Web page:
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A blog of Post-Capitalist critique in general, economic, philosophical and political analyses, Post-Capitalist poetry and prose, Post-Capitalist philology, book reviews, Postcapitalist news, interviews, praxis, art and much more! For the record, Davide Ferri is a Postcapitalist, who graduated with a B.A.Economics(Honours) degree from Shri Ram College of Commerce, Delhi University, India. He currently lives and works in Mumbai.




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Sunday, 24 June 2012


(Recap of Chapters of Sweezy's "Theory of Capitalist Development (1942)" on Value, Falling rate of Profit and Realisation Crises)

Written by: Davide Ferri
SRCC, Delhi University
First published on: June 24, 2012

Here's to you some academic notes of mine, written in a rush during my hectic examinations session in May-June 2012!
I decided to post the notes (rather than uselessly keeping them in some corner of my hard disk!) in order to give whomever is new to Marx's Labour Theory of Value a general idea regarding the concept of value, Sweezy's (problematic) under-consumption theory and the imbroglio of Tugan-Baranovsky's theory of Disproportionality.
Enjoy these notes and mind not possible errors and grammatical mistakes (in all sincerity, I haven't checked the orthography! Am busy with other works at present.)


The concept of value

All commodities share in common two kinds of value: use-value and exchange value.
Use-value is the value of needs satisfaction. It is excluded by Marx from the field of economic investigation because it doesn’t entail a direct social relation, according to Sweezy.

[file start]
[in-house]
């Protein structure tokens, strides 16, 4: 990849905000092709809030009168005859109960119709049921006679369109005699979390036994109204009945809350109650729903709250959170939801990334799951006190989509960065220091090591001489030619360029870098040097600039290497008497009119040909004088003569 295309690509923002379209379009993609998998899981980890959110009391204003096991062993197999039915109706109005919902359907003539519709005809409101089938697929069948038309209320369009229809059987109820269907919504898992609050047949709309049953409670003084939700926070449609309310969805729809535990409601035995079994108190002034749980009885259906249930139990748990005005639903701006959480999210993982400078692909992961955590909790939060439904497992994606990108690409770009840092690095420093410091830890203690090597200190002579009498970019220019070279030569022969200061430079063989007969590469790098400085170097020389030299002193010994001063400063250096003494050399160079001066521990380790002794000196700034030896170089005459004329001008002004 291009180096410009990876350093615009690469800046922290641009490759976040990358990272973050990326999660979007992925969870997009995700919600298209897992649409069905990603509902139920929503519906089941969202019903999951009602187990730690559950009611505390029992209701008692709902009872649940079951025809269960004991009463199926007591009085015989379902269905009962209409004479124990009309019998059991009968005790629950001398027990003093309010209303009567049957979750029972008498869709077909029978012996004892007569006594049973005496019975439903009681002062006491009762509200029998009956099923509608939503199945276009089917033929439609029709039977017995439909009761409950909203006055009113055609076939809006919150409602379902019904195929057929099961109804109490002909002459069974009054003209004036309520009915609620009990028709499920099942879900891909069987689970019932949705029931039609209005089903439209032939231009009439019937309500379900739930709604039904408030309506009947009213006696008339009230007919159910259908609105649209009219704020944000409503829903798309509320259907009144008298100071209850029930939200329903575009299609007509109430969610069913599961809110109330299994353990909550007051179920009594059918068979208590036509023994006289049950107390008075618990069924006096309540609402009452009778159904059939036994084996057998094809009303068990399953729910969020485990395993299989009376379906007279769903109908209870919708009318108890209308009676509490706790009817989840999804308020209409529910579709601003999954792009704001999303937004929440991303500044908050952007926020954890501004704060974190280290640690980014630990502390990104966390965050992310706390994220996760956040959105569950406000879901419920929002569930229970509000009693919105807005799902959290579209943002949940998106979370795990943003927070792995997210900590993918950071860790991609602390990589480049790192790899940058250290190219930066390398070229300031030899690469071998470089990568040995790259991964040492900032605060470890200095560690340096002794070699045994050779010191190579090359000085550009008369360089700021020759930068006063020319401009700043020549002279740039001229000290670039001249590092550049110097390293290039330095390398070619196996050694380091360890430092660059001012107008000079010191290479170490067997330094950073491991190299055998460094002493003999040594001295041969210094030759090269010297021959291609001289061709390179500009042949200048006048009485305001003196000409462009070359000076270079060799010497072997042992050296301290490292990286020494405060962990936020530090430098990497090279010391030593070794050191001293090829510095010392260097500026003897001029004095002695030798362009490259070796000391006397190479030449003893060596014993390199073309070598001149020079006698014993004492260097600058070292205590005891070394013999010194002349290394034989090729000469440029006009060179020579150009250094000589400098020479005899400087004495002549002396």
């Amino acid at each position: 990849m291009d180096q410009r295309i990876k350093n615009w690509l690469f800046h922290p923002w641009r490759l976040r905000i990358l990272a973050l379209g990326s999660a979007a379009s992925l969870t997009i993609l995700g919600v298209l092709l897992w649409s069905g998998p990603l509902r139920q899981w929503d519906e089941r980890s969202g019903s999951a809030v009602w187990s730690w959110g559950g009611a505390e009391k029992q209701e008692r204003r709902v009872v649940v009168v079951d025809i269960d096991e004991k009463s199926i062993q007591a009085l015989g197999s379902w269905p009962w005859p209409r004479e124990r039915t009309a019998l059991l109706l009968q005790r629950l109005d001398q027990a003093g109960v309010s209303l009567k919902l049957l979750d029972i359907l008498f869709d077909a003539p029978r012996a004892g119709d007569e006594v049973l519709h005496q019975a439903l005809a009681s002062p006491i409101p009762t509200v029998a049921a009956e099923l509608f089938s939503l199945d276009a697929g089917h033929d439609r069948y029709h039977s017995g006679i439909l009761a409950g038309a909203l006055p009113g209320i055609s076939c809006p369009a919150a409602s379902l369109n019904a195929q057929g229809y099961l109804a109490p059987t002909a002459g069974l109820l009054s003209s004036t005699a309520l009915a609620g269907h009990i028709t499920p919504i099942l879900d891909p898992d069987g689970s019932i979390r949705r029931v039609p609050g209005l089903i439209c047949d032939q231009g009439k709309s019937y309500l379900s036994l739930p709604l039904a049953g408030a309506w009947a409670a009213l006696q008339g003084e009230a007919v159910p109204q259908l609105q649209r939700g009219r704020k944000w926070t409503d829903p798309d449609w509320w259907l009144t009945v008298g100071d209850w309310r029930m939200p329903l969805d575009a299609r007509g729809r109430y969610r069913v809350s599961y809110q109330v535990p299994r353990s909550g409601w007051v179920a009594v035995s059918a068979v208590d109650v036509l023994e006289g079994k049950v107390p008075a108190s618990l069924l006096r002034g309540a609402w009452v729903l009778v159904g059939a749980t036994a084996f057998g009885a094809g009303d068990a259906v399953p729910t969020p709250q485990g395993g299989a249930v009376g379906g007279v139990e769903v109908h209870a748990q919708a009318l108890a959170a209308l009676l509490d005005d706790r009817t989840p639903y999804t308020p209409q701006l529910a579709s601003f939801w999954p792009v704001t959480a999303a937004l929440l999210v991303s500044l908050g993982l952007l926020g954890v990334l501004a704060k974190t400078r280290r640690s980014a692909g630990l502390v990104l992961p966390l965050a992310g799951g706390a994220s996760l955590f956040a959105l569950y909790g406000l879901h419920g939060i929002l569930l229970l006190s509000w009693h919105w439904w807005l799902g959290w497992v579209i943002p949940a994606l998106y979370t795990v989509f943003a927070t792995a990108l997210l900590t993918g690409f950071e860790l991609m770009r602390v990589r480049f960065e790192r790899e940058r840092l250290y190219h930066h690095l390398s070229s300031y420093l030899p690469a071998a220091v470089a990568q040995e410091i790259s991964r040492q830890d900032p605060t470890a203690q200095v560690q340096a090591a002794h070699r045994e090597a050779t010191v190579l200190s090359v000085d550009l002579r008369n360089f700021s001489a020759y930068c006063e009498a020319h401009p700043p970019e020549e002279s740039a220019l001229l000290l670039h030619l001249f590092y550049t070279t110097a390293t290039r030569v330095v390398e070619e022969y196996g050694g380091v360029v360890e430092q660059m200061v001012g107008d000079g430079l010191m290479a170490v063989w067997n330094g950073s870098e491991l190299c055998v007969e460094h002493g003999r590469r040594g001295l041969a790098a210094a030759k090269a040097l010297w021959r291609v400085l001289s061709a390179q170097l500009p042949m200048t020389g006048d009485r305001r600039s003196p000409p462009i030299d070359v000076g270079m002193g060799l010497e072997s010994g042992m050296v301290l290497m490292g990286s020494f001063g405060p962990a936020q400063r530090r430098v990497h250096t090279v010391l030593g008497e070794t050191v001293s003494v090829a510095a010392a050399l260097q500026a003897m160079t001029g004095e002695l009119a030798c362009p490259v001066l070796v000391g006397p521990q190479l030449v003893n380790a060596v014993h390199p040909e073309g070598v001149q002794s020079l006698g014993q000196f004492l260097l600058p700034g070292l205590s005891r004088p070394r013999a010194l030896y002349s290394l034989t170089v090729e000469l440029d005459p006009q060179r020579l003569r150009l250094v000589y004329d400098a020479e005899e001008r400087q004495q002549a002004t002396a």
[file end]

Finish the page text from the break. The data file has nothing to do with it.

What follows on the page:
A commodity, to be sold, must be needed; no one wants a use-less commodity!
Exchange-value expresses a quantitative relation between commodities, entailing human labour.

In fact, according to Marx, the only creator of use-value is human labour. Hence, a commodity — apart from embodying a determined use-value per se — embodies a determined quantitative amount of human labour that is exchanged for other quantitative amounts of human labour, whenever sales take place. A certain quantitative amount of money can be exchanged for another quantitative amount of commodities, insofar as both embodies human labour.
This quantitative relation is defined by human abstract labour, insofar as human labour, to be exchanged, needs to be abstracted, namely, needs to be reduced to simple quality-less labour.
Individual quality doesn’t count in commodity production, due to the achievement of an ever-growing division of labour; personal contribution is valued in quantitative terms, say, in work-hours.
“Time is everything. Man is nothing” says Marx (see Marx’s “The poverty of philosophy”).
This simple labour embodied in commodities, however, must be needed if commodities need to be sold on the market. By no accident, Marx asserts that the exchange-value of one commodity is defined by the socially necessary labour-time embodied in a commodity.